With a glow of satisfaction I headed to the train station. When I got there I noticed a group of 3 Canadians looking at signatures on a Canadian flag. Hoping they spoke English I went over and introduced myself and asked them how they got the signatures. One of the them, the young woman in the group, was following the tour for several weeks. She had the most success getting signatures by standing by the area where the riders sign in (and it helps to be a woman as there are few female fans). The guys where were from Manitoba and Ottawa said they had to wear team jerseys and hats to get riders attention. Today they got Dan Martin’s signature, the Irish rider who won an earlier stage. They were so enthusiastic and were having such a good time without paying a bunch of money for special credentials. Made me start thinking about future years…
Back in Lyon I wanted to find a place to watch the rest of the Tour with English commentary. So I asked the desk clerk if she could recommend an Irish Pub. She wanted to argue and say they would not be showing the Tour in English. I just asked her to mark the map and I would take my chances. Here I am at Johnny’s Kitchen (Irish pub restaurant) watching the Tour on BBC EuroSport sans air conditioning.
It is hot here so I cannot imagine what it is like on Mont Vonteux that looks like a moonscape and is known for its wind. Add a million CRAZY fans and Bastille Day. I pity the riders. The nasty part of the climb is the last 20 kilometers and the BBC announcers expect Chris Froome (UK, Team Sky) to kick butt. I hope he does. I like his quiet modesty. There are not as many American fans here and fewer American riders. The drug scandal that rocked Lance Armstrong’s world took out most of the experienced American riders as well. They are out for the season or retired.
In preparation for the trip I started reading Tyler Hamilton’s autobiography. It is a demoralizing read and scary to see what people will do to their bodies (or ask their athletes to do) in pursuit of competitive victory and cash. Mt Ventoux has been mixed up with drugs historically. A Frenchman, Jean Mallejac, collapsed and later recovered in 1955 due to amphetamines. And this is the mountain where Tom Simpson died due to drug use in 1967; the determined cause amphetamines and alcohol. In 2000, Lance Armstrong and Marco Pantani raced to the top fueled by doped blood.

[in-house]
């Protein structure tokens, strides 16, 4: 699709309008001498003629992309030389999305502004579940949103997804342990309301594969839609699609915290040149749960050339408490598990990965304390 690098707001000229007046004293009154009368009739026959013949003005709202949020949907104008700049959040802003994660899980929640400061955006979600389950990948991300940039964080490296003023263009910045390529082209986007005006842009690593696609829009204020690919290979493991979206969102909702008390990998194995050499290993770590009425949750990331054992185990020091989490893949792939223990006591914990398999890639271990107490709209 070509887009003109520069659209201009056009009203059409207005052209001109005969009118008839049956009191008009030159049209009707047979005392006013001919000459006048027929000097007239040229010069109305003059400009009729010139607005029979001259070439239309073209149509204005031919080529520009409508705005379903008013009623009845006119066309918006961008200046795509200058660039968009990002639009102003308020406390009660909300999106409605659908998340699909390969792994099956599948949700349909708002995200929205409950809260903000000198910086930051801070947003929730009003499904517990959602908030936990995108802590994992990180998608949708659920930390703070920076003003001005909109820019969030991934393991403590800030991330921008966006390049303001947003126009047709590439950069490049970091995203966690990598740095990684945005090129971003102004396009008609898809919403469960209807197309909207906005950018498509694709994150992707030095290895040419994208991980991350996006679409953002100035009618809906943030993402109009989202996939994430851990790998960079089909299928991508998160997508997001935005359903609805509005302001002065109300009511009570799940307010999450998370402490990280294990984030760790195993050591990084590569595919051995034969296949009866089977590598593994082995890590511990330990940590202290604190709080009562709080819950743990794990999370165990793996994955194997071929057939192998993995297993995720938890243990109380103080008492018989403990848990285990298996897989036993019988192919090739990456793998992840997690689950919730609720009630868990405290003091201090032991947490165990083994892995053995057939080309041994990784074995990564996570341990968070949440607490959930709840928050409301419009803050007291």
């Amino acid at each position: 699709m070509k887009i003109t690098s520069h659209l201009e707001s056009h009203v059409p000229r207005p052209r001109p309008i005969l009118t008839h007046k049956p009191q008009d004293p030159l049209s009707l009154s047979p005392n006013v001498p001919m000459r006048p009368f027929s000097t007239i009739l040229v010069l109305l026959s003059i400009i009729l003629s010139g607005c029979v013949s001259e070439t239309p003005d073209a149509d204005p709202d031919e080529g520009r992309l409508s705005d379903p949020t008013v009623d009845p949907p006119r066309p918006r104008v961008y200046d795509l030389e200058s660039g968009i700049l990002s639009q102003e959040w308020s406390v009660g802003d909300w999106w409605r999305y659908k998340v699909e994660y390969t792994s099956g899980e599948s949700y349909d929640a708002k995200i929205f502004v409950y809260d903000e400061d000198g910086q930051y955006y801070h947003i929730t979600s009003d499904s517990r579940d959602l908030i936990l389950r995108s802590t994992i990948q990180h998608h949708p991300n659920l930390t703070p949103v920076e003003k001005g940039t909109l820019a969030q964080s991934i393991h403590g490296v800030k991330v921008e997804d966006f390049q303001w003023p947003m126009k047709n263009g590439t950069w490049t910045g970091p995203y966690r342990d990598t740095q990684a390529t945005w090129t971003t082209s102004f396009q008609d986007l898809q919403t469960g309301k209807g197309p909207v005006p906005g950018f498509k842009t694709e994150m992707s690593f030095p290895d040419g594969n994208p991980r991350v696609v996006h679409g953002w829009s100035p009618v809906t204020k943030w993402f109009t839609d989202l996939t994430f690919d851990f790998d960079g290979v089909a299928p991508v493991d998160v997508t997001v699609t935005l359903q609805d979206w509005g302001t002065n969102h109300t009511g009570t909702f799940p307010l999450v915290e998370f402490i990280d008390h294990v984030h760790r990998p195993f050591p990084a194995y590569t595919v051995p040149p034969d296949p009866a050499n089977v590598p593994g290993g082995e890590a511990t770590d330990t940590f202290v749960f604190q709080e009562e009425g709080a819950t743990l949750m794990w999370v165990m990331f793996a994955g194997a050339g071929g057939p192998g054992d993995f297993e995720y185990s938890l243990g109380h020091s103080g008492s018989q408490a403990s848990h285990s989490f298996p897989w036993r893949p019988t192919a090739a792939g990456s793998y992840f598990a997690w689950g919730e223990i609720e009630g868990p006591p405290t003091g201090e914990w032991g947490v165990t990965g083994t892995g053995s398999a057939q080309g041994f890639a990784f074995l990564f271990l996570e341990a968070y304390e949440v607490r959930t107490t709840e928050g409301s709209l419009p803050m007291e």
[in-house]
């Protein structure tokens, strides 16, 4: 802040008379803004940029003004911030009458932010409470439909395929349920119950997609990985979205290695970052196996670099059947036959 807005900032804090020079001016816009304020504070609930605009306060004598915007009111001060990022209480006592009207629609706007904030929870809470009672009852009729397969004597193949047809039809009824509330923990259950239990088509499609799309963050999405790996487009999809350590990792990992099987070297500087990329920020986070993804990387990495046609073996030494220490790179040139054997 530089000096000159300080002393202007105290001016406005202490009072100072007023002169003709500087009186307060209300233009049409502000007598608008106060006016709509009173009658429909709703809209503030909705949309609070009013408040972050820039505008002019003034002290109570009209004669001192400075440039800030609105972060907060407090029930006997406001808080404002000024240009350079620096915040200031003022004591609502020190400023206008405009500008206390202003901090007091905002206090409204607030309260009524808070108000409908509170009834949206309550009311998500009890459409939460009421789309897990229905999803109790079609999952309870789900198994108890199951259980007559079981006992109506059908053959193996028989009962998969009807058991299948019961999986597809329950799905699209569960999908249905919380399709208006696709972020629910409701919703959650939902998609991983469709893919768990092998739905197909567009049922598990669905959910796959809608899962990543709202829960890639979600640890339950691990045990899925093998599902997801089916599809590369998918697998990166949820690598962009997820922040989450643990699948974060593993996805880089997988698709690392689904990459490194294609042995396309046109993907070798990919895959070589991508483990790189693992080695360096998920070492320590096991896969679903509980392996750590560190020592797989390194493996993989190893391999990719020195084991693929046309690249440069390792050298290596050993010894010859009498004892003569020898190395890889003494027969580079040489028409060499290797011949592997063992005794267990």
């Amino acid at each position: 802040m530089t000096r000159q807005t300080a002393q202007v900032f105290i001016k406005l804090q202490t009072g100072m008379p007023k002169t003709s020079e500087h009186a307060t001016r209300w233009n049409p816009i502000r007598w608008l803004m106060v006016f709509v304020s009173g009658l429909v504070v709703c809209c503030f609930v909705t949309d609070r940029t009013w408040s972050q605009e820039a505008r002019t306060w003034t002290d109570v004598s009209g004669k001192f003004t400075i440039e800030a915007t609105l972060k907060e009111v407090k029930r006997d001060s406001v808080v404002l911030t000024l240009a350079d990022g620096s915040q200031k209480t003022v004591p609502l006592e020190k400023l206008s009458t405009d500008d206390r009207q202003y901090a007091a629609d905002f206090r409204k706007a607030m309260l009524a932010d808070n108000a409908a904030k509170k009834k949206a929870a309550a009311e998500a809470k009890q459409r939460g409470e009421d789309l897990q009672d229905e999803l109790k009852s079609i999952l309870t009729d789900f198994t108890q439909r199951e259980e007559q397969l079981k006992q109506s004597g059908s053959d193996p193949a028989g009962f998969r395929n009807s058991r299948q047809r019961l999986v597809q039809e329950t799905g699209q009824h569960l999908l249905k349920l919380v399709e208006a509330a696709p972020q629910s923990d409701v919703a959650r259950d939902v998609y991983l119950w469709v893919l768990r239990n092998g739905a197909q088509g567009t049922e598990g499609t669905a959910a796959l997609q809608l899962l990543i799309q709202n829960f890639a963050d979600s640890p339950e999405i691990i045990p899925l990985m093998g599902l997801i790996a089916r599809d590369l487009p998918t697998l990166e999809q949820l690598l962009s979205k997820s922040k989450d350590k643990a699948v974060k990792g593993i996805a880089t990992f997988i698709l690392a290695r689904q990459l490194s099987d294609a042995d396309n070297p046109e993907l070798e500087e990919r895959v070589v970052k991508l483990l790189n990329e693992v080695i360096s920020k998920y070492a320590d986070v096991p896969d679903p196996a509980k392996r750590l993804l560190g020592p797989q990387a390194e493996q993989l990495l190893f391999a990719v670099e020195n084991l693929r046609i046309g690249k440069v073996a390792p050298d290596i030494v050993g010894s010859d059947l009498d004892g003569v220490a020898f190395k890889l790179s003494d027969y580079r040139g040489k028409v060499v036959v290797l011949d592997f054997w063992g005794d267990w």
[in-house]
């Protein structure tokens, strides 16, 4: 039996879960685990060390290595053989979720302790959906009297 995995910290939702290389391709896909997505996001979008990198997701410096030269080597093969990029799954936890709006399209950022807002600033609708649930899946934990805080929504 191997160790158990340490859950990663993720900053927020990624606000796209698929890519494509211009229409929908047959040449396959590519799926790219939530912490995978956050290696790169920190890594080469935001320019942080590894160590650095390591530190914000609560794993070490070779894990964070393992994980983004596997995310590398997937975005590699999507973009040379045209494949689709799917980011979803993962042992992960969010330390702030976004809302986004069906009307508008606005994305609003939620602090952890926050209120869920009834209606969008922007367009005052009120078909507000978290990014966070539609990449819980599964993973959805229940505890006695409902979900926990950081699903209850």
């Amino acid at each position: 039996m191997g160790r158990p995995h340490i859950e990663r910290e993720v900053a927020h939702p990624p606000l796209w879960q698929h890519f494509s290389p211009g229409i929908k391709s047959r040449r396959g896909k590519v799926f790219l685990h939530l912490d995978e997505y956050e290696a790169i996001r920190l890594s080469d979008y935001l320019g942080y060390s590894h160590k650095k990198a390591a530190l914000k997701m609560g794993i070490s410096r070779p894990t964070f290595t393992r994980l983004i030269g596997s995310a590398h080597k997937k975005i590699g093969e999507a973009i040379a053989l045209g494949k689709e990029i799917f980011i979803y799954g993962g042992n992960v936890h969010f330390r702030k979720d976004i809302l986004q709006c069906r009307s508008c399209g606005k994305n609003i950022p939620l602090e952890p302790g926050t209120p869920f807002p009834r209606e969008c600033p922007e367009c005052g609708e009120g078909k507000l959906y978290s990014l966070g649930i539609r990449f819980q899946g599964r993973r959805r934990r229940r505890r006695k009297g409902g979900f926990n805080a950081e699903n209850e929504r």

I suspect that this haunted finish did not dampen my enthusiasm because even with drugs this race is a brutal test of human endurance. For example, today’s climb is 1512 meters over about 20 km. At 20 km marker, Sylvain Chavanel is the first of the breakaway to cross. No one expects him to beat Froome, Quintana, Contador and Valverde. The gap is already closing.
Oh my gosh, Chris Froome has thrown down the gauntlet at 7 km and pedaled away like he was on the flat. He is superhuman. Only Quintana is with him at 3 km. Contador has battled back to just 30 seconds behind but the rest of the GC rider are more than a minute back. The BBC announcers are over the moon. They say the toughest part is yet to come. What? Stairs?
Contador has fallen back to 51″ at 1.6 km. Who will win the stage? Will Quintana and Froome battle for the finish? No gifts today, Froome just took off at 1.3 km. Froome did it! He beat Quintara by 31″ and Contador by 1’40”. It will take a lot longer for everyone to finish. EPIC day.
Post Script: The next day was a rest day and Chris Froome was buffeted by questions at the morning press conference about possible drug use. It seems a bit unfair to be accused without any evidence, such is the legacy of the cheaters.